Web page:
Mauricio nodded. "Enviously? That's for sure. The Dutch tried to take Elmina in 1625." He paused. "Where is this husband of yours, by the way?"

"He was lost at sea," Maria said.

"I'm sorry."

"Thank you. It was years ago. And to be honest, I didn't know him all that well."

"Anyway," Mauricio continued, "Elmina was the first Portuguese base in Africa. On what we call the 'Gold Coast.' A century ago, it accounted for a tenth of the entire gold trade. There's still gold mined in that area, but nowadays Elmina is mostly a slave depot. Dozens of slave ships visit every year."

"Does he know which ship they were put on? Not the name, of course, but can he describe it? The number of masts? Or of its gunports? The figurehead?"

"I'll ask." He questioned Kojo further, then shook his head.

"Sorry, Maria. They don't give the captives the run of the fort you know. The children were taken first. He saw them at one point, in a different pen, so they were there when he arrived, but the guards didn't let him join them and they were sold off before he was. When he was put on the Trit-n, he hoped that it would take him to the same place."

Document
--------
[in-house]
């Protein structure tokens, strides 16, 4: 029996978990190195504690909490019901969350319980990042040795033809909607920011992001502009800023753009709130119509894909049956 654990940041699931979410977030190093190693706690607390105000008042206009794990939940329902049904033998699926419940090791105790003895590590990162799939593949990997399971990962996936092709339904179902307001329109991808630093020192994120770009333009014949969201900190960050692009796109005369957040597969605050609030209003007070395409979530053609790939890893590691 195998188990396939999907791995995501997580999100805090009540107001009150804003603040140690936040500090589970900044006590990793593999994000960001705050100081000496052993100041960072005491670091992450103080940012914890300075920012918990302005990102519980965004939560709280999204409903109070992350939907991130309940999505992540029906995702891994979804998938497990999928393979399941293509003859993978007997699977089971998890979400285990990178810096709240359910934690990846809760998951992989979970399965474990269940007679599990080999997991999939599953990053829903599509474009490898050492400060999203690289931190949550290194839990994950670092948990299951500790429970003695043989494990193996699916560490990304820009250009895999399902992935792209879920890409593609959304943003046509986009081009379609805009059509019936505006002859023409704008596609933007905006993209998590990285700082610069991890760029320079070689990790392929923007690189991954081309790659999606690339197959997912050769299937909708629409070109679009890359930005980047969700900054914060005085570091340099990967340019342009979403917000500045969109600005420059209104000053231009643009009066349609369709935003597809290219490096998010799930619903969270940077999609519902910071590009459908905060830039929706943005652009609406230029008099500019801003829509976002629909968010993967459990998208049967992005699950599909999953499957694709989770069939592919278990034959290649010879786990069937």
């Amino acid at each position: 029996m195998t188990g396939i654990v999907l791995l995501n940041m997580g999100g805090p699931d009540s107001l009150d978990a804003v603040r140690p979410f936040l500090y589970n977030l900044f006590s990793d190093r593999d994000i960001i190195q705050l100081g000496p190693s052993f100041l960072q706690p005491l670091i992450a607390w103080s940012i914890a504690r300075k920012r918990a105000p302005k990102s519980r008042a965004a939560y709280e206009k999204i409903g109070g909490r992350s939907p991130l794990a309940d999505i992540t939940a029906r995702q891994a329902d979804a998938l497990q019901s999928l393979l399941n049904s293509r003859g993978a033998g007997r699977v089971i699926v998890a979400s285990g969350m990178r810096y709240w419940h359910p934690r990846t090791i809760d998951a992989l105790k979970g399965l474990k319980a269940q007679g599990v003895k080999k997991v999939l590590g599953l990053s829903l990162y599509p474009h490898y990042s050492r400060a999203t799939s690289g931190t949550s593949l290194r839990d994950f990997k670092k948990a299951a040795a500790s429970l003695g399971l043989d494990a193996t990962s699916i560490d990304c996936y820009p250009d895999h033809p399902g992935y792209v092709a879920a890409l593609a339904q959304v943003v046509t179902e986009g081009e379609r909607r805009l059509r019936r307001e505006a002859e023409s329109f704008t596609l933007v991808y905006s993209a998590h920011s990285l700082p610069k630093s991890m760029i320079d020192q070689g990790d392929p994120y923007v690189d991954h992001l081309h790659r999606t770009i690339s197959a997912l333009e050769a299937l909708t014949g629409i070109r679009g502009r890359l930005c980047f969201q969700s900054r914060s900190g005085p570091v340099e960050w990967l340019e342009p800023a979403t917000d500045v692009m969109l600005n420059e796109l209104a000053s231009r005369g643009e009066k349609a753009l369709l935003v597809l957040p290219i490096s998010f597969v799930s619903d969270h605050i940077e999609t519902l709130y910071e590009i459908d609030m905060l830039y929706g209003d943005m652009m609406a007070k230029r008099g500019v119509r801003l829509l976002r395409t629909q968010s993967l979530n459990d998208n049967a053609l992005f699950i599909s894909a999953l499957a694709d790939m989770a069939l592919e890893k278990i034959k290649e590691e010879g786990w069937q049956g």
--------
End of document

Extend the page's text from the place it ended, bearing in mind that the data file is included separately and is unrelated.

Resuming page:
"So, is it hopeless? What do we tell him, Mauricio?"

Mauricio suddenly looked much older than usual. "I don't know. It does seem hopeless. If I think of something, I will let you know. In the meantime, all I can do is say that we will pray that they are safe, and that if we learn anything about their whereabouts, we will tell him right away."

"That seems so . . . ineffectual."

Mauricio shrugged.

"Wait," said Maria. "If he can provide a good enough description, I can draw them. Then you and he can show the drawings around, see if anyone knows more. And at worst, perhaps the drawings will give him some comfort."

Mauricio explained what Maria wanted to do. Maria didn't want to waste her precious paper, so she drew on a piece of slate. It was easier to erase that way, too. She decided to try to draw the boy first, guessing that his features would be similar to, but younger than, his father's. She erased a line here and added a curve there until the father seem satisfied.

Then she pulled out a second slate, duplicated the boy's picture, and then had Mauricio find out what needed to be changed for it to represent the girl. That took quite a bit more give and take, but at last it was done.

Then she made a copy to paper of the images of the boy and girl, for Mauricio, and gave the slates to the Coromantee. She had plenty of slate from one of her expeditions upriver.

"I hope this helps," said Maria.